On the Great Plains, hidden away on little traveled back roads, is American Prisoner of War Camp Number 334. This is also known as Pine Ridge Indian Reservation, home of the Lakota Sioux. They are the tribe that suffered the infamous Wounded Knee Massacre, in December of 1890, in which an estimated 350 Lakota were killed. Among the dead were over one hundred unarmed women and children. Since that day Wounded Knee, and the Pine Ridge Indian Reservation, have been a symbol of the wrongs inflicted on Native Americans by the descendants of Europeans. Pine Ridge is the quintessential example of the failures of the reservation system, with staggering statistics on everything from violent crime to education.

Sadly, Pine Ridge continues to be the setting for an ongoing massacre within the tribe.
Gangs on the reservation are out of control, and the violence they live by grips even the smallest villages. Unemployment on the reservation fluctuates between 85-90%, the housing office is unable to afford to build new structures, and existing structures are falling apart. Many are homeless, and those with homes are packed into rotting buildings with up to five families. Thirty-nine percent of the homes on the Pine Ridge Reservation have no electricity. It is reported that at least 60% of the homes on the Pine Ridge Reservation are infested with black mold, which causes an often-fatal condition with infants, children, and the elderly. According to 2006 resources, about 97% of the population lives below federal poverty levels.

The tuberculosis rate on the Pine Ridge Reservation is approximately eight times higher than the U.S. national average. The infant mortality rate is the highest on this continent and is about 3 times higher than the U.S. national average. Cervical cancer is five times higher than the U.S. national average. The school drop out rate is over 70%. Teacher turnover is eight times that of the U.S. national average. Frequently, grandparents are raising their grandchildren because their own children have succumbed to alcoholism, domestic violence, and general apathy. Making life even more grim, fifty percent of the population over 40 suffers from diabetes and the life expectancy for men is a mere 48 years of age.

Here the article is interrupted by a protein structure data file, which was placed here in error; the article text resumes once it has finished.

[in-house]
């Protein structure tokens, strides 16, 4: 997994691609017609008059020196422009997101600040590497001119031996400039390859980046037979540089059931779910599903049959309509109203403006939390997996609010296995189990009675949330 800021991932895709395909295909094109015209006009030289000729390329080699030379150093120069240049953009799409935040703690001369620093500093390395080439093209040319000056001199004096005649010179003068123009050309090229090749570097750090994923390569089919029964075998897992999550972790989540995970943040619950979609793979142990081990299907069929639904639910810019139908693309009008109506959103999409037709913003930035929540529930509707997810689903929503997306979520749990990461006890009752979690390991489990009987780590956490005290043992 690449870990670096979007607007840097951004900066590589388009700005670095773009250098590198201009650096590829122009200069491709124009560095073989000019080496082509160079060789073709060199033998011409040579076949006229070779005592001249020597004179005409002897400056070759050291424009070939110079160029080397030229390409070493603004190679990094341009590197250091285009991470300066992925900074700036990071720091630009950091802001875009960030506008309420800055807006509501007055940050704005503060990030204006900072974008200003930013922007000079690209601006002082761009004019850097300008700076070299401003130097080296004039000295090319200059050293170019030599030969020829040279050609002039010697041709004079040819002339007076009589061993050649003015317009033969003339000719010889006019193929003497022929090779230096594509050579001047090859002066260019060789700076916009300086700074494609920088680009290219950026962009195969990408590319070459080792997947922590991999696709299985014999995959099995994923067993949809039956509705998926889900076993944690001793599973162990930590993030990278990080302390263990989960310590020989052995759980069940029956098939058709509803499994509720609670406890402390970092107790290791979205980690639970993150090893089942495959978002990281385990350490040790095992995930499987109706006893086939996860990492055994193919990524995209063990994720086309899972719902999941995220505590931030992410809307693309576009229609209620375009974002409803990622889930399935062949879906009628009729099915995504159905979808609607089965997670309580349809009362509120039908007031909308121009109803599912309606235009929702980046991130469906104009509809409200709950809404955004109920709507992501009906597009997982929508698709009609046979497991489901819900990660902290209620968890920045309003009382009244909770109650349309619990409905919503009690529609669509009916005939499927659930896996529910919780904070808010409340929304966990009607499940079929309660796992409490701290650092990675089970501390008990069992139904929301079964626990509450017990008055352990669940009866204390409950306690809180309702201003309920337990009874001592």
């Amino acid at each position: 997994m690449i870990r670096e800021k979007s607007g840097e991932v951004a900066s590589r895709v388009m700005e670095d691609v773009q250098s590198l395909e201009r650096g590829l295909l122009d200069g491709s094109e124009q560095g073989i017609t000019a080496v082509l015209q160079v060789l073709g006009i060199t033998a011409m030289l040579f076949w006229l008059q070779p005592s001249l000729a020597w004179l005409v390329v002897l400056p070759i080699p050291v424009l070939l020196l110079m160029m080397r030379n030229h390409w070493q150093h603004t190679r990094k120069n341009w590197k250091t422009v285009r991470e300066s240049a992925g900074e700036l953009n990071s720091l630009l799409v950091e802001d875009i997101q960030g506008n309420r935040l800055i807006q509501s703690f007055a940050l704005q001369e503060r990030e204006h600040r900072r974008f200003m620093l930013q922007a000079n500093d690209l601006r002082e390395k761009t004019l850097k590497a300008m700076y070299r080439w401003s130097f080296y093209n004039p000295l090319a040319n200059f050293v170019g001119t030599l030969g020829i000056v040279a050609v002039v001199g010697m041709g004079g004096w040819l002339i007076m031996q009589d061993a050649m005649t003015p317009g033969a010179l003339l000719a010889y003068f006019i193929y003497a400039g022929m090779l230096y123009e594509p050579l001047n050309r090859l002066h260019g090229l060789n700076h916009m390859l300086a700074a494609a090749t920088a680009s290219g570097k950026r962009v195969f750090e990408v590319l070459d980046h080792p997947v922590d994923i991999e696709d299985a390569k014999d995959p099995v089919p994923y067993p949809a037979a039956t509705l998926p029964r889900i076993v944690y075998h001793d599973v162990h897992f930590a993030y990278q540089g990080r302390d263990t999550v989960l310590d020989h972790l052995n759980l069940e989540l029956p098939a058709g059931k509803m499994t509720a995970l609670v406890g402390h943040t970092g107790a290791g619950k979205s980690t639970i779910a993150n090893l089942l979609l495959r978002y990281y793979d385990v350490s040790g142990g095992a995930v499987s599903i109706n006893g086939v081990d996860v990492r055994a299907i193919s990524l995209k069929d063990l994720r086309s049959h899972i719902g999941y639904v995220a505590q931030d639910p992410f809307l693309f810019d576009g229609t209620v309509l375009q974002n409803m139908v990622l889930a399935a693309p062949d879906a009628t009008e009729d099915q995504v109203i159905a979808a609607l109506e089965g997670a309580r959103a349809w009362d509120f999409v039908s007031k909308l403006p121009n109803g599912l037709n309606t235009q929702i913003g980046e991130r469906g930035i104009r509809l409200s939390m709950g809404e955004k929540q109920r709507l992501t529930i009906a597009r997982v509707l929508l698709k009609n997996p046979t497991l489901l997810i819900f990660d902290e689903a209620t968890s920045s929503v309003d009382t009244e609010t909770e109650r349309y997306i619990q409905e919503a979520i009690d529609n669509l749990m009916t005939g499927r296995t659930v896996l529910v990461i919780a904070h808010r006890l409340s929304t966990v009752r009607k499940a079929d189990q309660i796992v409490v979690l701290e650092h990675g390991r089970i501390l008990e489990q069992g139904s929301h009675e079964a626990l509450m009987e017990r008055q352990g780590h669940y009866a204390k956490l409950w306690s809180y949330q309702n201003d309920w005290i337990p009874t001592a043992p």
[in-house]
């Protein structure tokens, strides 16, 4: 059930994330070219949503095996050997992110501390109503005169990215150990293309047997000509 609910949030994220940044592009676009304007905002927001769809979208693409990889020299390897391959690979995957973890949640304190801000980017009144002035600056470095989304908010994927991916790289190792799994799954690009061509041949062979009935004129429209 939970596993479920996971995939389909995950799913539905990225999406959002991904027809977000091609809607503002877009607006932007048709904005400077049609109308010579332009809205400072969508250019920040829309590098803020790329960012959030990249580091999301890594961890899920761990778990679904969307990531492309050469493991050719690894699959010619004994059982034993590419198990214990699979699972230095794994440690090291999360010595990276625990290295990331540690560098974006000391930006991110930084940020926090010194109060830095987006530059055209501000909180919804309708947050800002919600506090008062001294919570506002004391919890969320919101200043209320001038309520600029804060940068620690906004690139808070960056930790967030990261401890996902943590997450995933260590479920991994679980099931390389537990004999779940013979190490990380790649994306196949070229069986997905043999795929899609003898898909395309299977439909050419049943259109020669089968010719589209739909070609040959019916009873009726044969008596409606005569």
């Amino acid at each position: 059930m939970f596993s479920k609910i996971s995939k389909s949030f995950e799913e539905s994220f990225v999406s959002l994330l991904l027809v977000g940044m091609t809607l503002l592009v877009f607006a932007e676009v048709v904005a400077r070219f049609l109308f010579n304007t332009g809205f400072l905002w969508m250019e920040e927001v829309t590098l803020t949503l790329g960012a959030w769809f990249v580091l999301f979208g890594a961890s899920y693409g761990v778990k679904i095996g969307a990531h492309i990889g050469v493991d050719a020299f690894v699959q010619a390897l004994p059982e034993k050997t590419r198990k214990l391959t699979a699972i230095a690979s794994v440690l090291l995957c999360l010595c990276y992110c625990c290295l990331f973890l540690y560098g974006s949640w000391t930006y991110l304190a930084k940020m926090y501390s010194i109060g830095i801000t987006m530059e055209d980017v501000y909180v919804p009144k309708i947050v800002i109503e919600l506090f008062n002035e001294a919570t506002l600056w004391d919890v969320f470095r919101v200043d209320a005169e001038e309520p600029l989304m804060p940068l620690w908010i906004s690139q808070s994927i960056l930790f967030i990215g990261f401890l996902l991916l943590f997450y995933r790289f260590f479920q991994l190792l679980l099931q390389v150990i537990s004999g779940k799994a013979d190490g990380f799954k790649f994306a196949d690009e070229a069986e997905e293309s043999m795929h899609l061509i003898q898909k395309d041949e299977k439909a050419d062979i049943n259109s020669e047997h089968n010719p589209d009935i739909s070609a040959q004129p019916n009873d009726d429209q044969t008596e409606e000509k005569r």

I have spent years following stories of war, poverty, and neglect in foreign conflicts around the world. I found, however, that I had a group in my own backyard that had been conveniently forgotten. This emotional photographic exploration has transcended the normal boundaries of a documentary for me. I have developed a deep friendship and love for the people of Pine Ridge, and for the families I have visited on several journeys over the past three years. My hope is that this photographic exploration will bring to light a people who have long been demonized, victimized, and romanticized, but ultimately abandoned.

I hope that these photos of the Lakota will, if nothing else, make it impossible to forget them.

aaronhuey.com






One Spirit

15 03 2011

If anyone’s thinking of donating to a charity, please consider One Spirit. They run various programs to support the Lakota living on the Pine Ridge Reservation in South Dakota. Here are some stats about the reservation, taken from the One Spirit website.

One Spirit run sponsorship, food, wood, youth and Okini programs and are also looking for markets for Lakota arts and crafts.

Here are a couple of videos showing conditions on the reservation.